Walmart Aged Brass lamp, $52; Wayfair Kenroy Keystone floor lamp in chrome, $130; Crate and Barrel Metro swing arm sconce, $100; IKEA Alang floor lamp, $40; IKEA Alang wall lamp, $20; Crate and Barrel Metro swing arm floor lamp, $150; Wayfair Cal Lighting Malibu floor lamp in brushed steel, $124; IKEA Kulla lamp, $90; Wayfair Kenroy Hydra lamp, $122

Blue and green at 17

Mr. Bromeliad and I recently celebrated our 17-year anniversary.

Thanks Mr. B for keeping it colorful all these years.

Thursday, September 22, 2011

My DIY: How to make a relatively cheap and easy no-hem slipcover

Here are some how-to details from my slipcover project.

Total cost was about $225. This included fabric, new foam seat cushions, Scotchguard and shipping.

For comparision, a Pottery Barn slipcover for almost the identical sofa costs about $800.

For fabric I bought five sets of sailcloth curtains from Target. Each panel cost $10 and measured 42 by 96 inches, so I got fabric at less than $5 a yard.

I'm always down for what's cheap/easy. The other reason I went with curtains is that the edges are already hemmed. I can't cut or sew a straight line, so having one straight edge already built in gave me confidence to try this project. The curtain route also reduced the cost of a potential Craft Fail to proportions I could cope with.

On the down side, the fabric is thin. You can only do this on a sofa that is already white underneath. Even then, some of my seam allowance shows through. (For heavier bleachable white slipcover fabric, I would consider Dharma Trading. Best prices I could find.) There is so much labor involved in this I would advise not to let fabric price be the biggest factor. Go for something durable because believe me you will never want to do this again.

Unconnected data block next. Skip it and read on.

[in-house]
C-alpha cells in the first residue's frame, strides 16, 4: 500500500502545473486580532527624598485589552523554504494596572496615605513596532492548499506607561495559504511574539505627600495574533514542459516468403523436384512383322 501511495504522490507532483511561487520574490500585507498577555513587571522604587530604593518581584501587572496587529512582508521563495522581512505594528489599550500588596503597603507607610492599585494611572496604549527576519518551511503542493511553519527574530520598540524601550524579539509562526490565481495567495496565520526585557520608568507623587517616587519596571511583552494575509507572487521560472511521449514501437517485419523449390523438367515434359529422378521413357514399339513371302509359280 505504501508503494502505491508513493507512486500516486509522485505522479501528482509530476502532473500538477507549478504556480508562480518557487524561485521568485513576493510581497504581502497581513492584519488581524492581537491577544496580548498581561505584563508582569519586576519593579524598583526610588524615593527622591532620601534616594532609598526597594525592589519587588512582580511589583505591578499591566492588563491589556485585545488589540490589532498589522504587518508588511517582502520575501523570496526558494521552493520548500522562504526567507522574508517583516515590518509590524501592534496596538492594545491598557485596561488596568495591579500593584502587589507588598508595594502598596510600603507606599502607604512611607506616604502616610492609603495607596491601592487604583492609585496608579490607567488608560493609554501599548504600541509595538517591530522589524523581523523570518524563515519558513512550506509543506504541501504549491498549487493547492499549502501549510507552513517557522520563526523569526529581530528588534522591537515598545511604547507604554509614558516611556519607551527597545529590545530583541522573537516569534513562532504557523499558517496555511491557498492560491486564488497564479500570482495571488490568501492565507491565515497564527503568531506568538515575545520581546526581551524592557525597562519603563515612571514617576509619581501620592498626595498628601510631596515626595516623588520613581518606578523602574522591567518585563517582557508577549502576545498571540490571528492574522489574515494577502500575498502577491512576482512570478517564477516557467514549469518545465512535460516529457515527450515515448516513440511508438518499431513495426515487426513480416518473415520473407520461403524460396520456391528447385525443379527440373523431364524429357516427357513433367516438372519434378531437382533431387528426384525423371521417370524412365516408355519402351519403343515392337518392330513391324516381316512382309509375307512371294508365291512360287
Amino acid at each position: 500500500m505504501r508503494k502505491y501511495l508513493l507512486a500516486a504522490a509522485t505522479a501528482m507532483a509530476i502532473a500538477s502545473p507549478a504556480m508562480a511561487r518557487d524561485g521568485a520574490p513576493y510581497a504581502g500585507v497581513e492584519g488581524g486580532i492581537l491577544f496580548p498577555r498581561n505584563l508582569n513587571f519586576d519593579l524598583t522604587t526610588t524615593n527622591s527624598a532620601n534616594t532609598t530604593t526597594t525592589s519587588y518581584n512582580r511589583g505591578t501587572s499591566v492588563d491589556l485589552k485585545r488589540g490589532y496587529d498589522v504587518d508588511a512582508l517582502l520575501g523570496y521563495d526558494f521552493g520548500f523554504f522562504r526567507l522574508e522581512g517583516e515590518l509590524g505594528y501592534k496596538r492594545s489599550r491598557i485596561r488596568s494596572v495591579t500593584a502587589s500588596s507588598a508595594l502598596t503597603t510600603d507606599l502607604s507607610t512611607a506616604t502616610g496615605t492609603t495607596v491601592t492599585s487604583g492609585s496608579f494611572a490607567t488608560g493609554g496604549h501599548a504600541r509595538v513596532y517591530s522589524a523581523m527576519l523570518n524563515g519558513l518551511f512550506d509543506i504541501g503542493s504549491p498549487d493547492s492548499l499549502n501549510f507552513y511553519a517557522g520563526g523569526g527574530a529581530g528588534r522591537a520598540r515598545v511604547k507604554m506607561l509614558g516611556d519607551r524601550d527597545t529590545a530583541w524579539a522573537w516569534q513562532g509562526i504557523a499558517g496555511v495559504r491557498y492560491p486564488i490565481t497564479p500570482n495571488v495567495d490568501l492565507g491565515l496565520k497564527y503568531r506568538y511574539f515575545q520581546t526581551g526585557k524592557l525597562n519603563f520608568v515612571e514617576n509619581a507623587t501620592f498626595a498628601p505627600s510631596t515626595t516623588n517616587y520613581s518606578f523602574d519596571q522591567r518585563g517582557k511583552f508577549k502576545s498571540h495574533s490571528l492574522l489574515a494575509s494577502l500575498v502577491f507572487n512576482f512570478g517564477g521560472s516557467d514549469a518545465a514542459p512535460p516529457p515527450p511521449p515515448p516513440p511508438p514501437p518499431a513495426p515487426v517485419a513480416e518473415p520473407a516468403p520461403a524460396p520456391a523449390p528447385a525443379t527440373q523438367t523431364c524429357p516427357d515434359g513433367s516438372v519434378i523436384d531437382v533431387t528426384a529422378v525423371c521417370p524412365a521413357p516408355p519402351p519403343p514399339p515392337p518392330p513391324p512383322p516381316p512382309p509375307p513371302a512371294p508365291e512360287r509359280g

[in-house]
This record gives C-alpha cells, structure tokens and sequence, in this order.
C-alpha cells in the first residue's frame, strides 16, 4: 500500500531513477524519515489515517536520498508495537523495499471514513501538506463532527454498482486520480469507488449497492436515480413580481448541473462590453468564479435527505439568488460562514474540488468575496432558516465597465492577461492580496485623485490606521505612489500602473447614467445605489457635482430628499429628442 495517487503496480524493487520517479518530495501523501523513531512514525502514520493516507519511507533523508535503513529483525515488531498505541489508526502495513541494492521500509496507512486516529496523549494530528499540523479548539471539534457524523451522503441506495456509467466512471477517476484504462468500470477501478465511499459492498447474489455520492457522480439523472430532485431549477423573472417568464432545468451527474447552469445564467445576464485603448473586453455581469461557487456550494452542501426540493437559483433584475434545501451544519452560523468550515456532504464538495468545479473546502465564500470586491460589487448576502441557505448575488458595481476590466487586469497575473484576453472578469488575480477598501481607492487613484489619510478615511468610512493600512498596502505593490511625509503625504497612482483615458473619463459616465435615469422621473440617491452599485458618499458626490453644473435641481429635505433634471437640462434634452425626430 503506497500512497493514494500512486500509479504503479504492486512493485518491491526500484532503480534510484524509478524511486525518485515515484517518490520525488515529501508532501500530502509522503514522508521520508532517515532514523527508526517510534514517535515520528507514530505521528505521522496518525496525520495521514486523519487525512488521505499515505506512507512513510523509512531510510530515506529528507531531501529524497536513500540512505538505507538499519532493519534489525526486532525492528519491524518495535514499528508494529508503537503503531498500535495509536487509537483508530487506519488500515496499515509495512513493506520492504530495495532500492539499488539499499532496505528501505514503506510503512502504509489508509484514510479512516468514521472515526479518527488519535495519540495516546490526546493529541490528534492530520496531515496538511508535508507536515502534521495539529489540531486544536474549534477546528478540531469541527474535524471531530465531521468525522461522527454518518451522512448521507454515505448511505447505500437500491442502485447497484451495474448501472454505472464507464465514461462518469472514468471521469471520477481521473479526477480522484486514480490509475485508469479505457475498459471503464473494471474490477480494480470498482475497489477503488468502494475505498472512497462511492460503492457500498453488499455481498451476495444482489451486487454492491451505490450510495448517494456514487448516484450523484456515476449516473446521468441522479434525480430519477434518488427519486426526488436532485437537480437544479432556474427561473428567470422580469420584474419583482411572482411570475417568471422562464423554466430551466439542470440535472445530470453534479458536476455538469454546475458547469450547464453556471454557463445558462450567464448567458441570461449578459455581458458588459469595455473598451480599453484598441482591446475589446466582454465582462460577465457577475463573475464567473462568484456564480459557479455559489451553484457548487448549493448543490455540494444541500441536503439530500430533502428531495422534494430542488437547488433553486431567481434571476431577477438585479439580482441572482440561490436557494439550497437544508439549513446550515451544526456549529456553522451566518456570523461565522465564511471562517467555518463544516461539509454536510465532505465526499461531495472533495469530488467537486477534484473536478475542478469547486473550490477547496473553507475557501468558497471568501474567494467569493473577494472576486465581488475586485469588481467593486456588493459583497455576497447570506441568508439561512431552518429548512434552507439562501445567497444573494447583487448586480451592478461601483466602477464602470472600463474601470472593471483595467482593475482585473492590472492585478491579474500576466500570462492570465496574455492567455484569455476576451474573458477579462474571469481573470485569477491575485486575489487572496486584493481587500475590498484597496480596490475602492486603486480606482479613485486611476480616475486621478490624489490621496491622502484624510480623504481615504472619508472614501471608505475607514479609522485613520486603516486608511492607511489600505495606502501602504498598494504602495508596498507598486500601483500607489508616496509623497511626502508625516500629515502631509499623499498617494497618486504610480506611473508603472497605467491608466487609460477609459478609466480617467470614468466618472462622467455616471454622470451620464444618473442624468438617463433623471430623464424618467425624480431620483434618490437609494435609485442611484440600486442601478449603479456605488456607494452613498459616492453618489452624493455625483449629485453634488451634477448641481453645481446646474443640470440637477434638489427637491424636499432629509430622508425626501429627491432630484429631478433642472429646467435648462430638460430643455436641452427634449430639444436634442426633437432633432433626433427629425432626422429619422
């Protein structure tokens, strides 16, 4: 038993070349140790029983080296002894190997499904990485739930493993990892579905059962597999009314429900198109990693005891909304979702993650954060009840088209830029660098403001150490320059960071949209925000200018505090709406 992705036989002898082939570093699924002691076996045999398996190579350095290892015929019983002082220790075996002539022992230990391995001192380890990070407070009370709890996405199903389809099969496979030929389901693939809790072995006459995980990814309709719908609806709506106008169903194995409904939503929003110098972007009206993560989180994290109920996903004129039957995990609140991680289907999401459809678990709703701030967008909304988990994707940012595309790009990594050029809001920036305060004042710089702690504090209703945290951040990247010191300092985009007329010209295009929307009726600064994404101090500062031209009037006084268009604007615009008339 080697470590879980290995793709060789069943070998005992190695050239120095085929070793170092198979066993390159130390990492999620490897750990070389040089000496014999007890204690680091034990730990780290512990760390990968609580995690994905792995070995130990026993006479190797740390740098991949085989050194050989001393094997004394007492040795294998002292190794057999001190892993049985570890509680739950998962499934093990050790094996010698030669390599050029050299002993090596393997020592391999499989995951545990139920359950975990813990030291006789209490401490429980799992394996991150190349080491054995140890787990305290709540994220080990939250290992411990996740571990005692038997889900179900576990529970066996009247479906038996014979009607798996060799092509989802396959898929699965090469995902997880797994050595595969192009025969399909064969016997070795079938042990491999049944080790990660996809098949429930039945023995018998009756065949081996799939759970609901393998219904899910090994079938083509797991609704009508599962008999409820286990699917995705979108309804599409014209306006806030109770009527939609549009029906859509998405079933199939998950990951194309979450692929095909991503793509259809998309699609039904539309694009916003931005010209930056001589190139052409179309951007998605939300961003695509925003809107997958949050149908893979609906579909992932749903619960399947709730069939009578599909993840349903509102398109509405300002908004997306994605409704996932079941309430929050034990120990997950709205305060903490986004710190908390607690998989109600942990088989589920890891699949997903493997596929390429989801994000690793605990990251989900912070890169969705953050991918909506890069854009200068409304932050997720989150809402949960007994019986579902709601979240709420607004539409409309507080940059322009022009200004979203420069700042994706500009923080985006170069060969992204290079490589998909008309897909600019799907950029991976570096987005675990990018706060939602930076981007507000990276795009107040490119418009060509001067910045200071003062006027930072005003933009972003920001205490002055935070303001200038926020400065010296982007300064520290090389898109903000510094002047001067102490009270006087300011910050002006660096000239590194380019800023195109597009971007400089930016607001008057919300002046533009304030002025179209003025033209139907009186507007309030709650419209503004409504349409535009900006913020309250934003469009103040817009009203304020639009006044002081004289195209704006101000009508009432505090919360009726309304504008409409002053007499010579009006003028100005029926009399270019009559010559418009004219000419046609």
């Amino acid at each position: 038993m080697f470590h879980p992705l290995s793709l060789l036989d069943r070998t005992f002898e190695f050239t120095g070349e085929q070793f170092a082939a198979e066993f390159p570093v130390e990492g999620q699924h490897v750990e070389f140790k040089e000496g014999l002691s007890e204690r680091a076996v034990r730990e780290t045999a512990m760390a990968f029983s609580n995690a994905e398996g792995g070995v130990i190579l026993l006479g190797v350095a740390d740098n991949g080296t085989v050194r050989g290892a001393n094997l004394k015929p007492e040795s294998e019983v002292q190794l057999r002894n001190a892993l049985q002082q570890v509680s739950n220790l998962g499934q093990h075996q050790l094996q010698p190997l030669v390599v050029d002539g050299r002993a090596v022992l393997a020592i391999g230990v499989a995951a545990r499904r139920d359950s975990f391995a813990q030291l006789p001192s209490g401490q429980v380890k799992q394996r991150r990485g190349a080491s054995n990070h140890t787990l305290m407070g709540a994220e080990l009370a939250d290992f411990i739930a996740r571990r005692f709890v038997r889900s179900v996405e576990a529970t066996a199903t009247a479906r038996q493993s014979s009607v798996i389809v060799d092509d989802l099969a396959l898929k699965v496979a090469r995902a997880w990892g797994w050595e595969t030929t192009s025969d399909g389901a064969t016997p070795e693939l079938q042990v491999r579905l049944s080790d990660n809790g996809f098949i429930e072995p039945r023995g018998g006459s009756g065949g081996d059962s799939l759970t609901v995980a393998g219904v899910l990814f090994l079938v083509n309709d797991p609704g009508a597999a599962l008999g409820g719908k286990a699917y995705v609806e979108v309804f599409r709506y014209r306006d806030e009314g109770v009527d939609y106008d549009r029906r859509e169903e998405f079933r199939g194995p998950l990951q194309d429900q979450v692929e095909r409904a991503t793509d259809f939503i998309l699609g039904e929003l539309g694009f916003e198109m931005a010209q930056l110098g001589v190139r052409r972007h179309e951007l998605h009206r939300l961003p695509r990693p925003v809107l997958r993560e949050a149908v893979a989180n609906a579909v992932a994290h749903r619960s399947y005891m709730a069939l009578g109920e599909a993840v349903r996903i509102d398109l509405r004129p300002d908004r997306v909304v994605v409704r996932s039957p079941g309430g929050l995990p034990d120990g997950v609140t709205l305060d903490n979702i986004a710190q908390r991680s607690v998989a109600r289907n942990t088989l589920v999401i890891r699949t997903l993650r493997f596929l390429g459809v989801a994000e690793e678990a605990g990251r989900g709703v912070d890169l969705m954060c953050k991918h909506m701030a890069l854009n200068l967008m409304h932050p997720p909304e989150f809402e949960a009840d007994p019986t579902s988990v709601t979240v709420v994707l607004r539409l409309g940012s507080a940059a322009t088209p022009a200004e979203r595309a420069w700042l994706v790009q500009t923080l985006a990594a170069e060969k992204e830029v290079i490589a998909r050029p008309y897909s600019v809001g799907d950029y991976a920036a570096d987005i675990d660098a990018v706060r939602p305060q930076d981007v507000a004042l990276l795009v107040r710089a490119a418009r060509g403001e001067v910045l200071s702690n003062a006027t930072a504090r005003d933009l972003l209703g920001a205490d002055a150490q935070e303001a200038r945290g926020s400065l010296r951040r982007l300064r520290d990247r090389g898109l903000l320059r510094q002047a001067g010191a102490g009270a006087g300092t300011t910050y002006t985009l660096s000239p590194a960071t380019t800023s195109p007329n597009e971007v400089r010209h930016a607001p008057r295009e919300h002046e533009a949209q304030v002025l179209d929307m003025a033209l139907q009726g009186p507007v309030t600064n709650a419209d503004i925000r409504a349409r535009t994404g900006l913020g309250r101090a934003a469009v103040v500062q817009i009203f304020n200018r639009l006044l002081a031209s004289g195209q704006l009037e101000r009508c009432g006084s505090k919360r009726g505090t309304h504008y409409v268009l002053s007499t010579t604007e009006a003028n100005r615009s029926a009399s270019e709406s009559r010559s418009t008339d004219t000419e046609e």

I won't go into detail about how to pin fit a slipcover since many other blogs have covered this. (For some examples, check out Honey Bear Lane or What the Craft.)

The only thing I did different was cut my pieces so that the bottom edge used a pre-sewn curtain hem. Pre-wash and iron the curtains of course.

I loathe the shabby chic look, so I spent a lot of time trying to get the slipcover as tight and fitted as possible. For a more modern look, I skipped welting. I lie. I skipped welting because it's too much work and I don't know how to do it.

To keep the look as modern as possible, I also eliminated the skirt. I raised the hem of the slipcover to show a little bit of the sofa feet. (For some tips on how to modernize a slipcover, visit Naomi at Design Manifest.)

I have a zipper down the back of the slipcover and on all the cushions. For a zipper tutorial, see this post.

Since I live in a 480-square-foot apartment, I had to burn out the bulk of this over one weekend. Our home looked like the mafia searched our place for a micro chip. If you live in a house, I would say haul your sofa to some dark corner and work on it slowly.

Here's the before - not bad, but the seat cushions were bulging and there was dinginess that no amount of cleaning would remove.

Here's the after.